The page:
• Traditionally, database language have taken a somewhat more algebraic (or operational) viewpoint: for example, in SQL queries boil down sequences of operations that transform tables into other tables.
  • This similarly applies to prominent document database query languages, which operate on documents through “aggregation pipelines”.
  • Purely declarative, pattern-based approaches do exist, for example, in the realm of graph databases, but all existing approaches lack a sophisticated type system.

The PERA model

TypeQL is underpinned by powerful type system, which includes the expected key components of a typeful programming language such as subtyping and polymorphism (note that in TypeQL-lingo we speak of ‘interfaces’ where others may speak of ‘typeclasses’ or ‘traits’), but adapts these components directly to the setting of databases. Indeed, in databases, language cannot be overly complicated to avoid convoluting storage and retrieval of data, and so TypeQL’s type system breaks down its data-storing types down into only three key kinds:

  1. Independent types that hold unique object identifiers, a.k.a. entities,
  2. Dependent types that hold unique object identifiers, a.k.a. relations,
  3. Independent types that hold literal values, a.k.a. global attributes,
  4. Dependent types that hold literal values, a.k.a. owned attributes.

The resulting data model of TypeQL is called the PERA model, the polymorphic entity-relation-attribute model, and in our paper we show that the model is straight-forwardly described in the framework of type theory. Its simple ingredients combine to yield highly expressive model, unifying core aspects of (essentially all!) existing popular data models. This highlights a central and important aspect of our work: the PERA model is a unifying generalization of existing database paradigms—for the interested reader, we illustrate how this unification works with a range of detailed examples in Appendix A of our paper.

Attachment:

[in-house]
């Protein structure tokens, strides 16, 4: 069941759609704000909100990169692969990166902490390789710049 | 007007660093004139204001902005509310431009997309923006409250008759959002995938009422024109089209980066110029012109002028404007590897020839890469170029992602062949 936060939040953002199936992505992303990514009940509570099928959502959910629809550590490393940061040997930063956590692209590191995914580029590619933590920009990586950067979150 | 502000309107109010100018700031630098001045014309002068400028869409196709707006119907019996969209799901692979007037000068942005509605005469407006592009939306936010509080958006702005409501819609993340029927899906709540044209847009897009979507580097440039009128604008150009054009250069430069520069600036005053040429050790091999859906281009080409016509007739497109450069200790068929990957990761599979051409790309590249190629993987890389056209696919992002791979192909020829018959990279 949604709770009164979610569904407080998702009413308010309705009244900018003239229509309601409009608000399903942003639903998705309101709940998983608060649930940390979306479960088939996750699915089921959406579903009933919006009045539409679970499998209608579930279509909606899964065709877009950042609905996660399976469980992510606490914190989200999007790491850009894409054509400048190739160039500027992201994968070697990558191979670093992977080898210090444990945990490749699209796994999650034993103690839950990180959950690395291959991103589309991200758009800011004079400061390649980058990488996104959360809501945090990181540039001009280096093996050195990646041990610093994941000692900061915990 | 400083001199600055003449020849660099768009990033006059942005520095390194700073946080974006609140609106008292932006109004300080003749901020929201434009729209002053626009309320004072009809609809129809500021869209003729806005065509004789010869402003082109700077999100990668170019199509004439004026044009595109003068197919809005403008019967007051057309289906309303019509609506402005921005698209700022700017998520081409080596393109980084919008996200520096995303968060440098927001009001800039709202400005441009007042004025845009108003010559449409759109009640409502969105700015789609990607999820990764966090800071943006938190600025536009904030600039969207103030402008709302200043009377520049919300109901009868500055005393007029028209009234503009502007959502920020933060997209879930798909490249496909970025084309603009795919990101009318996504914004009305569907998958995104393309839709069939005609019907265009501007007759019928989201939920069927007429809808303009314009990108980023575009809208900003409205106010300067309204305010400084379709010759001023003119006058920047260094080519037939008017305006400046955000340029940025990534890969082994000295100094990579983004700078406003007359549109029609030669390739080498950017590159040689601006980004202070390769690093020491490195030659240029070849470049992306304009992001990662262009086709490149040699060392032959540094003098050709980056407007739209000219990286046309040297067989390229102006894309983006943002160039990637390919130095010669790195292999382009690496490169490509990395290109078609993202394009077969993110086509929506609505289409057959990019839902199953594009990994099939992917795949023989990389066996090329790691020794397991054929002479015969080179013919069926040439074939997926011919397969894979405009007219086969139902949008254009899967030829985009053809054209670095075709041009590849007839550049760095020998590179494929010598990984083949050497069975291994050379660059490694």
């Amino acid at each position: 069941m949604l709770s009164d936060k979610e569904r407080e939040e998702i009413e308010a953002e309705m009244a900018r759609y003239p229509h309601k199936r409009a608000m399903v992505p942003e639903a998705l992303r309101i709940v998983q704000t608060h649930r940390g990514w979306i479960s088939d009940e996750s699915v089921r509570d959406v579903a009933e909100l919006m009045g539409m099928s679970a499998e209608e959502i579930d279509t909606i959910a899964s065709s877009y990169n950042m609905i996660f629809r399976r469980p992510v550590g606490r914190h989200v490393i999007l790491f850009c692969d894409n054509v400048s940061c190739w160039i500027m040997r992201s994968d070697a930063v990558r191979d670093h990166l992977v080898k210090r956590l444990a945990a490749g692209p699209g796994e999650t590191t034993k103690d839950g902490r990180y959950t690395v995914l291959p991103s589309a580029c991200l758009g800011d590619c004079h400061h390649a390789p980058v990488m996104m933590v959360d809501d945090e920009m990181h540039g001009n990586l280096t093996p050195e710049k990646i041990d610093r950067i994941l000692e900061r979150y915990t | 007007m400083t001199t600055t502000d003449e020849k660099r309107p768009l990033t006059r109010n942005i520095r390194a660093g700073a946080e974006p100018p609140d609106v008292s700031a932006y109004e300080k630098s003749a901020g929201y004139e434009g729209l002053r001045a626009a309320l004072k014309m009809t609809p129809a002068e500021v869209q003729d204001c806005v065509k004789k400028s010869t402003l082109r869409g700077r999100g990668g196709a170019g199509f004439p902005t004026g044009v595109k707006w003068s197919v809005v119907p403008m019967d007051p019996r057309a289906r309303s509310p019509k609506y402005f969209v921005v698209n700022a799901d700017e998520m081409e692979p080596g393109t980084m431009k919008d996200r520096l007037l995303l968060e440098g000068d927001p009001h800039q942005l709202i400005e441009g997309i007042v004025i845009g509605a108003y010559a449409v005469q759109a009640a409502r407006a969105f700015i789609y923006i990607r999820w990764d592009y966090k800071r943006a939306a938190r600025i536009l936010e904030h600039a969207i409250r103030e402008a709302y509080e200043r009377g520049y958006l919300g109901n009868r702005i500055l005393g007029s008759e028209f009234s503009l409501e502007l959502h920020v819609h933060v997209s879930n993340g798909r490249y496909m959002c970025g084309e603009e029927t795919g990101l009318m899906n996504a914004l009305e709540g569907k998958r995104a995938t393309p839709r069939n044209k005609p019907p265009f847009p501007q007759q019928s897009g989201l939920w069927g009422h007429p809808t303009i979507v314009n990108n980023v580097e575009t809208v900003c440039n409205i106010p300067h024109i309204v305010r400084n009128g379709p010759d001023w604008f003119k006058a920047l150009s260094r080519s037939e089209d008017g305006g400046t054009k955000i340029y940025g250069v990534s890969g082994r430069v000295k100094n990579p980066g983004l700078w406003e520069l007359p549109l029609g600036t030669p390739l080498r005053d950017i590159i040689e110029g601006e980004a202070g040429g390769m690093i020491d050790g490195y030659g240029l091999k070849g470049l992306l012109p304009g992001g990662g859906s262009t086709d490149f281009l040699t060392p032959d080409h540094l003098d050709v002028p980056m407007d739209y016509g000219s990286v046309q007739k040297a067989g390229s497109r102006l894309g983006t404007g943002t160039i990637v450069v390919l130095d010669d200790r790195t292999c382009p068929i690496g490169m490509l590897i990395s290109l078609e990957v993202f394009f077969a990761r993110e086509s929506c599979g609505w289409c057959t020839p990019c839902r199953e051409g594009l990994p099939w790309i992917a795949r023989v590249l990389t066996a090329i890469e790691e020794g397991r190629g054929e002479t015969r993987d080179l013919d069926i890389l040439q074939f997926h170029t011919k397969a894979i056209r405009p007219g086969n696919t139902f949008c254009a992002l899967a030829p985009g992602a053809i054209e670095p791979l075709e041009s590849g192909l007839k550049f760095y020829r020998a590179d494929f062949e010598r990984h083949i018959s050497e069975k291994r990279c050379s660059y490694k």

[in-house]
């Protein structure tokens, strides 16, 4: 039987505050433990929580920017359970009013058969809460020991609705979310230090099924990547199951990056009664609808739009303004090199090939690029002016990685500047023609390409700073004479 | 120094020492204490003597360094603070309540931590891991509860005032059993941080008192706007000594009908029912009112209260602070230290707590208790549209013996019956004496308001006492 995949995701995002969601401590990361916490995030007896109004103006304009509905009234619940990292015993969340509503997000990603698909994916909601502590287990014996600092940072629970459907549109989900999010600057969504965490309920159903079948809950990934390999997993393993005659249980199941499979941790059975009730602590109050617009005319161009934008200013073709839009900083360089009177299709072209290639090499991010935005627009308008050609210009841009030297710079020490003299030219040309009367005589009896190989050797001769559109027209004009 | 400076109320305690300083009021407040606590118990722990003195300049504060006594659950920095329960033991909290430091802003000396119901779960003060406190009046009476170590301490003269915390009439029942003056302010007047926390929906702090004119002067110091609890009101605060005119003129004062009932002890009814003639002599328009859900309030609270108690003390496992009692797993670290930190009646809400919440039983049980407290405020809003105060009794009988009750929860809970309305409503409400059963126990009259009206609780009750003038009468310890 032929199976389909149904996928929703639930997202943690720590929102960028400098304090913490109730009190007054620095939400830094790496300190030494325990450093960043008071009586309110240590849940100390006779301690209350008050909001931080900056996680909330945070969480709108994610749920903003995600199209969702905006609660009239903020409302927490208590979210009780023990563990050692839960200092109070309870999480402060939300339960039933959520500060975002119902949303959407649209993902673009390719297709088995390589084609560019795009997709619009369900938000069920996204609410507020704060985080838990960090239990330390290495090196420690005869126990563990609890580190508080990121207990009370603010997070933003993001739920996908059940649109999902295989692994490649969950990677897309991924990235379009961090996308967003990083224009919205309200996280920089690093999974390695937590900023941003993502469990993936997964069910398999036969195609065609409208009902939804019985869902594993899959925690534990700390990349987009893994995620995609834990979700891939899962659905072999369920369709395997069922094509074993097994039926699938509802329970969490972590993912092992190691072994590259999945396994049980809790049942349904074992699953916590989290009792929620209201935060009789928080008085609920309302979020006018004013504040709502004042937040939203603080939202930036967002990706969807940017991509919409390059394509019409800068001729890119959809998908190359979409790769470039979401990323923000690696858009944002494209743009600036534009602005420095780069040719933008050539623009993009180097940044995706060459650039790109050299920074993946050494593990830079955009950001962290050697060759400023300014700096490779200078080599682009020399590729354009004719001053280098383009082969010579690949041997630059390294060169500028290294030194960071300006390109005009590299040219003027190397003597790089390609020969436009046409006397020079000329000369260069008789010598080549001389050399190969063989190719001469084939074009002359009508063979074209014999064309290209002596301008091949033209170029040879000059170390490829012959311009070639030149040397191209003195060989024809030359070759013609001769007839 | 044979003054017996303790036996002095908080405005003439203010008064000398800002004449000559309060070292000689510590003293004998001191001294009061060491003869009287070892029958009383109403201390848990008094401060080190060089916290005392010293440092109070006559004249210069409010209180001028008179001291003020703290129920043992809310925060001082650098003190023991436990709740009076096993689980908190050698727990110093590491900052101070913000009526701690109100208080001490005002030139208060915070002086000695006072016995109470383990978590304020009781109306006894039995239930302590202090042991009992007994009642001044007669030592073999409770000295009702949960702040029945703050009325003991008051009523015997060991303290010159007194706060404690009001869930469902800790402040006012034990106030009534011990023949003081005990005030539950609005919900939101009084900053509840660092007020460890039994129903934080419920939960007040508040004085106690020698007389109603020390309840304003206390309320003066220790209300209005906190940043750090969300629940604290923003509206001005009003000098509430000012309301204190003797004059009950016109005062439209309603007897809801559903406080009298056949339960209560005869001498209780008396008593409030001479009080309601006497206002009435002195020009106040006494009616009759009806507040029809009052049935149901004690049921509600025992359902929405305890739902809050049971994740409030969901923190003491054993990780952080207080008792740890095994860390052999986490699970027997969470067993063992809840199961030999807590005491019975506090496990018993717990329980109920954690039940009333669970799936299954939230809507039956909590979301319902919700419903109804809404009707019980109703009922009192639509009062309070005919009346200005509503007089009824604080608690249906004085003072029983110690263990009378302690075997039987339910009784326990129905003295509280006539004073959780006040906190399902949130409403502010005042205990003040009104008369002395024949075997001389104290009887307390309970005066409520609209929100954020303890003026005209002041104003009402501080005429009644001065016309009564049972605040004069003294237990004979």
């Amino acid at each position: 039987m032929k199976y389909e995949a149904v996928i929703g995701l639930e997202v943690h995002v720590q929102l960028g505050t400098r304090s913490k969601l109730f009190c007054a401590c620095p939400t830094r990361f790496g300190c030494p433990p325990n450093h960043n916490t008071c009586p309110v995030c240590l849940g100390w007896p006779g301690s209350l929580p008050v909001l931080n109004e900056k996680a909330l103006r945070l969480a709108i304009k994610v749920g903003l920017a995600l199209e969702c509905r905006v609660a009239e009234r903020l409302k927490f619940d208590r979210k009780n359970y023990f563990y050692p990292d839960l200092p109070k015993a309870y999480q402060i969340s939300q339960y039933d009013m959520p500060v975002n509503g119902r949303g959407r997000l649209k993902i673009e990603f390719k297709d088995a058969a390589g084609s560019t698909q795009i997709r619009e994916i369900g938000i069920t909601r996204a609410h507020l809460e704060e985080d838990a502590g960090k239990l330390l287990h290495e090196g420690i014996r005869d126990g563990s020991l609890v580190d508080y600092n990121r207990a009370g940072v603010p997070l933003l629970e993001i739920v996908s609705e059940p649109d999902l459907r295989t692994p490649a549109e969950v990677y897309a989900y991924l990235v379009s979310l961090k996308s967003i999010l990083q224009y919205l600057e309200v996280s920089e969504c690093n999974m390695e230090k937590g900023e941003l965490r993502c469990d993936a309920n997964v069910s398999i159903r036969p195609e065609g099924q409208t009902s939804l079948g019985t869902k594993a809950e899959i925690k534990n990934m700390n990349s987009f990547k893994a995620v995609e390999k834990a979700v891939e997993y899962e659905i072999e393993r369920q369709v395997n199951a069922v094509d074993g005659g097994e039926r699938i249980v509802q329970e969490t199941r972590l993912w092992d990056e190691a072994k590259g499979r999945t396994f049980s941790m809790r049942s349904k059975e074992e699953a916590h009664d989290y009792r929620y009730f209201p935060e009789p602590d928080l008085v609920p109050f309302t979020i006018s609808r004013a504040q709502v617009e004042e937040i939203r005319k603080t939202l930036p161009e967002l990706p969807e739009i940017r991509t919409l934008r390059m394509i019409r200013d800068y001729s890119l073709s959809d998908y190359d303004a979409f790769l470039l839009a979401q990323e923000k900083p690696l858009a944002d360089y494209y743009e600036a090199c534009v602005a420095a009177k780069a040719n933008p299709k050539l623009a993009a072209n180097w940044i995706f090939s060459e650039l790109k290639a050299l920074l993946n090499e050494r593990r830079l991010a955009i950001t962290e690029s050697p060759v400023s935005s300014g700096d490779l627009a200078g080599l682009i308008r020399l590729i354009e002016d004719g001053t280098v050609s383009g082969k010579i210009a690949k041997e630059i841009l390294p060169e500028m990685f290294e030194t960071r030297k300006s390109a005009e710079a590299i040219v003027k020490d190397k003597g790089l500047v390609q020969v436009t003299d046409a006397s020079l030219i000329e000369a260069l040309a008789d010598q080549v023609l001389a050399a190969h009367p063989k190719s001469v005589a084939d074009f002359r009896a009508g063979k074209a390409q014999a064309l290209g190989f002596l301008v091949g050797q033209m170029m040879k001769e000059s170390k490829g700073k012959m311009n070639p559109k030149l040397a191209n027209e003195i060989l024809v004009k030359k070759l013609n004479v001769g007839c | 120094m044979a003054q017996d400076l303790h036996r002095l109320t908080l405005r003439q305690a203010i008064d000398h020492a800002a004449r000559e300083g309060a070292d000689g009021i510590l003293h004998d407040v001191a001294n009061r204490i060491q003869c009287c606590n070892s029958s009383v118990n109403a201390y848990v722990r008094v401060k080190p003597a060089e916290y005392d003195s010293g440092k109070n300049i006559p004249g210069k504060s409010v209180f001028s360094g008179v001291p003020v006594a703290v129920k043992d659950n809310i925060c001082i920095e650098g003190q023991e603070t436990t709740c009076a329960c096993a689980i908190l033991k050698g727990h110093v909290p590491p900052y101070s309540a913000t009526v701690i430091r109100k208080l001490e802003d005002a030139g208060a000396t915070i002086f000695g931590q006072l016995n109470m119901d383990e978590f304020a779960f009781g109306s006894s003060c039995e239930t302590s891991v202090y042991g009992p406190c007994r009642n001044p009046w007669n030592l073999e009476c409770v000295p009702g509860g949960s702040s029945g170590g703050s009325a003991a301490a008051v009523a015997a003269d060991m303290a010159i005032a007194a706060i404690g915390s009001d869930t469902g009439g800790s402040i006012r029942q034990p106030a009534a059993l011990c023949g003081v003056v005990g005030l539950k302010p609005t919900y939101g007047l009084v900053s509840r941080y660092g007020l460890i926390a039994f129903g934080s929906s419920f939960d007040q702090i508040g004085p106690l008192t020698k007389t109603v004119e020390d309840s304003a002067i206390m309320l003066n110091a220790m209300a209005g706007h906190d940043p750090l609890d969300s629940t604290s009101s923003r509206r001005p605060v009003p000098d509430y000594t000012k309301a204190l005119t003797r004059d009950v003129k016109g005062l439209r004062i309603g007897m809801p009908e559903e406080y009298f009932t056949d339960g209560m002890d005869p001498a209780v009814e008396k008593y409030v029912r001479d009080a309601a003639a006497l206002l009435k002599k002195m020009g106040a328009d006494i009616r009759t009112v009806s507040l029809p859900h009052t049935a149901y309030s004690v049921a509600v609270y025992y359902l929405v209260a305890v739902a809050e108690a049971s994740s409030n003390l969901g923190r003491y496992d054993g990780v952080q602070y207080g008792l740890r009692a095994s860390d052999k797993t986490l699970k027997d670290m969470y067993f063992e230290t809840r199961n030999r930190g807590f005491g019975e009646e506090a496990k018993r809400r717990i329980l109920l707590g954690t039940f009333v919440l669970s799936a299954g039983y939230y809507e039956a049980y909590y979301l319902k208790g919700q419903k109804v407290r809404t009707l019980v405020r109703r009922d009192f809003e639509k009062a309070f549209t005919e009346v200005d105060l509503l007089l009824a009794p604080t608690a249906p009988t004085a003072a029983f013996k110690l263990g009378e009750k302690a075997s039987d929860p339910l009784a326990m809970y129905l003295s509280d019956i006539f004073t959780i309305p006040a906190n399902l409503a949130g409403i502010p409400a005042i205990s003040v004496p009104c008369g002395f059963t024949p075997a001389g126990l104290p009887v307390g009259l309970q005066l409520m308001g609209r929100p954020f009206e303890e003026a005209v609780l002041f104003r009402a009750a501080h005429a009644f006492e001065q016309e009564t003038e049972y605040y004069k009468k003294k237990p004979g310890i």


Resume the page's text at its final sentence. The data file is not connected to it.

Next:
Epilogue: what’s next?

Our terminology of “entities”, “relations”, and “attributes” is, of course, a direct reflection of classical conceptual entity-relationship modeling—importantly, we view these concepts through a fresh, purely type-theoretic lens, which highlights an interesting convergence of classical, natural-language inspired thinking in databases and the modern theoretical framework of types. In fact, as we mention in our paper, this convergence goes even further: dependent types and subtypes mix very well, giving rise to a new type system feature which we call type functions that neatly generalizes Datalog-like reasoning. This, too, is an exciting contribution to database language theory—and you can expect to hear more about this idea soon!

More generally, as computer scientists, we are excited by the potential of typeful database programming for shedding new light on a plethora of open questions and recent scientific work concerning database, knowledge representation, and reasoning systems, including, for example:

… and more! If these topics sounds interesting to you, don’t hesitate to be in touch.

Share this article

TypeDB Newsletter

Stay up to date with the latest TypeDB announcements and events.

Subscribe to Newsletter

Further Learning

TypeQL ACM Paper

Read the preprint of the paradigm-defining paper behind TypeQL, due to be published in Proceedings of the ACM on Management of Data.

Read paper

Polymorphic Data Model

Learn about the key ingredients of TypeDB's polymorphic entity-relation-attribute model, which unifies existing database paradigms into a single streamlined framework.

Watch lecture

Introducing Type Theory

In the last 40 years since relational algebra and SQL, databases have yet to provide more powerful abstractions to express more advanced logic.

Read article

Feedback